Abstract Uniqueness for Understanding

By editor on February 20, 2018 — 2 mins read

Here’s the problem with working on things that are unique:

If nobody else understands it, most people will not be interested in supporting you. Not because they dislike you, not because they want you to fail, but because it’s very hard for them to understand. And so you have to find a way of building products to solve this problem in an abstracted way. What does that mean?

In a way where you create leverage in your product. In a way where there are simple ways for the customers that you have, or the users that use your product, to help you make that product better. Because these abstractions give you the ability to get hundreds, and thousands, and hundreds of thousands of people helping you. Because otherwise it’s only you and your employees, which is a very difficult proposition.

So let’s take this example: What’s amazing about Winamp, again, this is in 1997 through 2000, until it got acquired for $100 million by AOL. This was a very very good product, used by 100 million people every month. But there were only nine of us.

And the reason is because, when we were building this product, people would tell us, “This makes no sense. Nobody needs this. Why would anybody use it?” And so as a result, nobody wanted to work with us, and no one would give us money. So what did we do? We came up with two very clever abstractions.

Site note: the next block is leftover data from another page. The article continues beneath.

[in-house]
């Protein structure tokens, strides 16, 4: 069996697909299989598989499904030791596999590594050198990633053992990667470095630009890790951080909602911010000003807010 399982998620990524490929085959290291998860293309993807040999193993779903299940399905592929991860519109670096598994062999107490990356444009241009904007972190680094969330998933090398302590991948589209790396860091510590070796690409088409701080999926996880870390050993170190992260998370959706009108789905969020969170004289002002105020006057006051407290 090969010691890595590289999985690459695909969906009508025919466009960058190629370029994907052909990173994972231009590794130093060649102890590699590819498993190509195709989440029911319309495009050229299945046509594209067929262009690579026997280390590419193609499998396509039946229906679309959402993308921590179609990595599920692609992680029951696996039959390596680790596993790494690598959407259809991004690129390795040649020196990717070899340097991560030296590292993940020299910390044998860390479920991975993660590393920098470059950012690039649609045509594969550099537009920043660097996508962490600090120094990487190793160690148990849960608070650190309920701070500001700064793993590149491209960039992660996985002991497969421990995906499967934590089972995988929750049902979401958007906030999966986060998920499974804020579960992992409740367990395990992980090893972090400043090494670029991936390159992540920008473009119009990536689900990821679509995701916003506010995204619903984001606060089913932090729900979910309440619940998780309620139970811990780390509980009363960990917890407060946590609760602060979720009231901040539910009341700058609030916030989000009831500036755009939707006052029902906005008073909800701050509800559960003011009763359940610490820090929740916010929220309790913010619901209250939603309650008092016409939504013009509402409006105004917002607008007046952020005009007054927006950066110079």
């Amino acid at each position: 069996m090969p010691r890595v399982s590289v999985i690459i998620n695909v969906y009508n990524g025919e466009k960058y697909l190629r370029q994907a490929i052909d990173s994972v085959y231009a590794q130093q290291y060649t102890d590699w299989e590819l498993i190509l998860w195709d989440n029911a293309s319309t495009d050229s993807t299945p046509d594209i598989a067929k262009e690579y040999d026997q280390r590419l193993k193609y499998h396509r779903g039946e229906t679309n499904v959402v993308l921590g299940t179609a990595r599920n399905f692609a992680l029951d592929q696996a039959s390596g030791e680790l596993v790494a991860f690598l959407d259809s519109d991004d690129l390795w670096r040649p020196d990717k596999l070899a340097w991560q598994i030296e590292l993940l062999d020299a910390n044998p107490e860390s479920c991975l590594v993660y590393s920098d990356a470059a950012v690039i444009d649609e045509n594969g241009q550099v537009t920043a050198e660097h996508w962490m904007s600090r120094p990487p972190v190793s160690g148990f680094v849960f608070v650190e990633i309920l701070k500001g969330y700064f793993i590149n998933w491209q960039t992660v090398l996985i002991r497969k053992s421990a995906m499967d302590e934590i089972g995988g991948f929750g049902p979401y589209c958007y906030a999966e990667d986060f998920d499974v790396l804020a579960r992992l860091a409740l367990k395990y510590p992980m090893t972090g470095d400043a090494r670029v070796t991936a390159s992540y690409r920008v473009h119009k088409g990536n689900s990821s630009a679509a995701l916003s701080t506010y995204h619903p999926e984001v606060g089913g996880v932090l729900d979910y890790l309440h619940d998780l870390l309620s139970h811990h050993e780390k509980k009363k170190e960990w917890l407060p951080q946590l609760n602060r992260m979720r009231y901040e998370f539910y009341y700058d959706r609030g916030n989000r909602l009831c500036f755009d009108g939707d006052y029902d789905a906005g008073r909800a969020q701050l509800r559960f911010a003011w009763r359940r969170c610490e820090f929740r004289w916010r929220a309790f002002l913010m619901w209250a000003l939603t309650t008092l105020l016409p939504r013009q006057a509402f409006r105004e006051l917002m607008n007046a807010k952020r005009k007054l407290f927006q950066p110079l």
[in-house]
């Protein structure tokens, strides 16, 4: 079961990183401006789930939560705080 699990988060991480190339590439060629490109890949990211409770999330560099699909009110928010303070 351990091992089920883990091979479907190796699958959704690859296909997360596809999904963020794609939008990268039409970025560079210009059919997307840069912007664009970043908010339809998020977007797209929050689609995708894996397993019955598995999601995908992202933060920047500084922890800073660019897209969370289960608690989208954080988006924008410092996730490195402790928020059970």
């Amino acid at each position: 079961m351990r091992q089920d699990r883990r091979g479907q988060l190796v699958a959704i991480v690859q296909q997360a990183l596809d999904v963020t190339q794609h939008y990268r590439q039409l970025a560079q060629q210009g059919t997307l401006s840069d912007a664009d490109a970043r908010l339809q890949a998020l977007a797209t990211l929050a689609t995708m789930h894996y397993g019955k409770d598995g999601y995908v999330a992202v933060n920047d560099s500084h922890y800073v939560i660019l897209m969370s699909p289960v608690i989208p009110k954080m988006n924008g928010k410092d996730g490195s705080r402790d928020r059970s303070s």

The first abstraction was getting our community to help us develop this product. And so even though we were nine people, we created some very well-documented interfaces, so that third party developers can come and build anything. And they made our product excellent. We made our product pretty good, but they made it excellent. Because by using our community or company, even though it was nine people, it now became like a 250 person company, a 500 person company, a 1,000 person company. And now we could compete. Against Microsoft, against AOL. Eventually, AOL had to buy us.

The second abstraction was in our business model. We needed to make money. We didn’t know how to make money. There was no advertising ecosystem back then. So what did we do? We asked our users to donate money if they wanted to. And so they would send us a cheque, in the mail. And once a month we would collect these cheques, and we would go to the bank, and we would cash them.

And we were making millions of dollars a year. In fact, funny story: after we were acquired by AOL, they said to us, tell your users to stop sending these cheques in. And even years later, the cheques just keep coming. Because people had a very emotional attachment to our product, and so they wanted to see us succeed.

https://www.youtube.com/watch?v=6H37iyvEZJ8 (24:40)

Posted in: Entrepreneurship

Editor's Note

These are Chamath Palihapitiya's words. They are probably some of the best thoughts on VC, business, and life, but were scattered around the Internet. They live now in this archive.